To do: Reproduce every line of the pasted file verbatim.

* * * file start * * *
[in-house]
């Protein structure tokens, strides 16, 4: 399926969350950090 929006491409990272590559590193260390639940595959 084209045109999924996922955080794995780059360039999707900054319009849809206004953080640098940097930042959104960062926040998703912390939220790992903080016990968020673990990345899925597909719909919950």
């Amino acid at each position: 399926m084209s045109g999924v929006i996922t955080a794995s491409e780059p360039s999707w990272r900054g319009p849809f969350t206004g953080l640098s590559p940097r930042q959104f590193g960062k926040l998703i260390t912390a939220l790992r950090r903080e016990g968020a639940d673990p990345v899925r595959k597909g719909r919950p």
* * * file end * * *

[in-house]
């Protein structure tokens, strides 16, 4: 399926969350950090 929006491409990272590559590193260390639940595959 084209045109999924996922955080794995780059360039999707900054319009849809206004953080640098940097930042959104960062926040998703912390939220790992903080016990968020673990990345899925597909719909919950």
């Amino acid at each position: 399926m084209s045109g999924v929006i996922t955080a794995s491409e780059p360039s999707w990272r900054g319009p849809f969350t206004g953080l640098s590559p940097r930042q959104f590193g960062k926040l998703i260390t912390a939220l790992r950090r903080e016990g968020a639940d673990p990345v899925r595959k597909g719909r919950p």